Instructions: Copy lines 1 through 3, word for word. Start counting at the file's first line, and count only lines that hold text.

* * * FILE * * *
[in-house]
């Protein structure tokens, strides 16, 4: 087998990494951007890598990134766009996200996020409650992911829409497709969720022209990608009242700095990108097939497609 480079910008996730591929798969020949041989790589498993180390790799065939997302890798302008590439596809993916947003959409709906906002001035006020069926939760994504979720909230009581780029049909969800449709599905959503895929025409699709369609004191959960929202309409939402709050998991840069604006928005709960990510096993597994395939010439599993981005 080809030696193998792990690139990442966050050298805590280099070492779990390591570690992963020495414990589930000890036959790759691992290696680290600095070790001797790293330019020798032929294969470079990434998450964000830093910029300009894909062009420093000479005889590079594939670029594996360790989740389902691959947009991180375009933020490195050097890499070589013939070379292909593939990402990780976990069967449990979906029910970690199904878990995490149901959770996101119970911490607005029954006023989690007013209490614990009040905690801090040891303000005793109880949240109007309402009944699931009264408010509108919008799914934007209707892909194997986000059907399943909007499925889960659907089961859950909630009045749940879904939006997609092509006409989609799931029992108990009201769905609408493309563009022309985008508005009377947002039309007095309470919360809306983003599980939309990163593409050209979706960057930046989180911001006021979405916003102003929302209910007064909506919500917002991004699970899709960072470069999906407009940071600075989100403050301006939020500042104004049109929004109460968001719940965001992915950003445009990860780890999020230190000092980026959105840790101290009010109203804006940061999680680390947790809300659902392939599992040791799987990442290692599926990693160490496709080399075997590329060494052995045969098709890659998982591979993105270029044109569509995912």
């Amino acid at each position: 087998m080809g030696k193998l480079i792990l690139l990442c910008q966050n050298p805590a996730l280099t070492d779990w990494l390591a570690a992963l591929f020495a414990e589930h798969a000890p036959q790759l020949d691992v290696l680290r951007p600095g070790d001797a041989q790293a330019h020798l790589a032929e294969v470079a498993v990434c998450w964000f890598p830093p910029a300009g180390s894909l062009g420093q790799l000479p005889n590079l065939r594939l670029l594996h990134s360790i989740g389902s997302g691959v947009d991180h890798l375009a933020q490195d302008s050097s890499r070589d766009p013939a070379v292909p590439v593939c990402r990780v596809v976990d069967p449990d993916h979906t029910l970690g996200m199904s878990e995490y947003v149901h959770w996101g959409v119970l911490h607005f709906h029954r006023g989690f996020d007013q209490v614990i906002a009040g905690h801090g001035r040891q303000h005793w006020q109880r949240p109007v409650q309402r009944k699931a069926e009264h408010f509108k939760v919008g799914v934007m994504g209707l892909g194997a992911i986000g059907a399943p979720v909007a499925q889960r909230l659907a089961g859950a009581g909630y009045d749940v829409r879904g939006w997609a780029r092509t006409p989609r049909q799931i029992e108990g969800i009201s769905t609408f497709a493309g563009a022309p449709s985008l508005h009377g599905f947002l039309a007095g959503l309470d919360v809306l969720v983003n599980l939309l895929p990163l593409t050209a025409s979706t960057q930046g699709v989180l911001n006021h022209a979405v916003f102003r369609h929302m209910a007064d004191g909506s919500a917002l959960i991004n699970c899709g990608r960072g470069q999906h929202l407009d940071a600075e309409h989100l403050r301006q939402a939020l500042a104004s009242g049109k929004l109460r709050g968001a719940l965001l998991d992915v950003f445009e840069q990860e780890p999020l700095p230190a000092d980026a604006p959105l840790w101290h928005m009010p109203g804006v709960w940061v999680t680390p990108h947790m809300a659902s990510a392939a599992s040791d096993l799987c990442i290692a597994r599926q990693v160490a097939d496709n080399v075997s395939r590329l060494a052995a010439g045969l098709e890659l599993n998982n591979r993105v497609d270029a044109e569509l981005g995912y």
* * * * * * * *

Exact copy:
[in-house]
């Protein structure tokens, strides 16, 4: 087998990494951007890598990134766009996200996020409650992911829409497709969720022209990608009242700095990108097939497609 480079910008996730591929798969020949041989790589498993180390790799065939997302890798302008590439596809993916947003959409709906906002001035006020069926939760994504979720909230009581780029049909969800449709599905959503895929025409699709369609004191959960929202309409939402709050998991840069604006928005709960990510096993597994395939010439599993981005 080809030696193998792990690139990442966050050298805590280099070492779990390591570690992963020495414990589930000890036959790759691992290696680290600095070790001797790293330019020798032929294969470079990434998450964000830093910029300009894909062009420093000479005889590079594939670029594996360790989740389902691959947009991180375009933020490195050097890499070589013939070379292909593939990402990780976990069967449990979906029910970690199904878990995490149901959770996101119970911490607005029954006023989690007013209490614990009040905690801090040891303000005793109880949240109007309402009944699931009264408010509108919008799914934007209707892909194997986000059907399943909007499925889960659907089961859950909630009045749940879904939006997609092509006409989609799931029992108990009201769905609408493309563009022309985008508005009377947002039309007095309470919360809306983003599980939309990163593409050209979706960057930046989180911001006021979405916003102003929302209910007064909506919500917002991004699970899709960072470069999906407009940071600075989100403050301006939020500042104004049109929004109460968001719940965001992915950003445009990860780890999020230190000092980026959105840790101290009010109203804006940061999680680390947790809300659902392939599992040791799987990442290692599926990693160490496709080399075997590329060494052995045969098709890659998982591979993105270029044109569509995912």
């Amino acid at each position: 087998m080809g030696k193998l480079i792990l690139l990442c910008q966050n050298p805590a996730l280099t070492d779990w990494l390591a570690a992963l591929f020495a414990e589930h798969a000890p036959q790759l020949d691992v290696l680290r951007p600095g070790d001797a041989q790293a330019h020798l790589a032929e294969v470079a498993v990434c998450w964000f890598p830093p910029a300009g180390s894909l062009g420093q790799l000479p005889n590079l065939r594939l670029l594996h990134s360790i989740g389902s997302g691959v947009d991180h890798l375009a933020q490195d302008s050097s890499r070589d766009p013939a070379v292909p590439v593939c990402r990780v596809v976990d069967p449990d993916h979906t029910l970690g996200m199904s878990e995490y947003v149901h959770w996101g959409v119970l911490h607005f709906h029954r006023g989690f996020d007013q209490v614990i906002a009040g905690h801090g001035r040891q303000h005793w006020q109880r949240p109007v409650q309402r009944k699931a069926e009264h408010f509108k939760v919008g799914v934007m994504g209707l892909g194997a992911i986000g059907a399943p979720v909007a499925q889960r909230l659907a089961g859950a009581g909630y009045d749940v829409r879904g939006w997609a780029r092509t006409p989609r049909q799931i029992e108990g969800i009201s769905t609408f497709a493309g563009a022309p449709s985008l508005h009377g599905f947002l039309a007095g959503l309470d919360v809306l969720v983003n599980l939309l895929p990163l593409t050209a025409s979706t960057q930046g699709v989180l911001n006021h022209a979405v916003f102003r369609h929302m209910a007064d004191g909506s919500a917002l959960i991004n699970c899709g990608r960072g470069q999906h929202l407009d940071a600075e309409h989100l403050r301006q939402a939020l500042a104004s009242g049109k929004l109460r709050g968001a719940l965001l998991d992915v950003f445009e840069q990860e780890p999020l700095p230190a000092d980026a604006p959105l840790w101290h928005m009010p109203g804006v709960w940061v999680t680390p990108h947790m809300a659902s990510a392939a599992s040791d096993l799987c990442i290692a597994r599926q990693v160490a097939d496709n080399v075997s395939r590329l060494a052995a010439g045969l098709e890659l599993n998982n591979r993105v497609d270029a044109e569509l981005g995912y």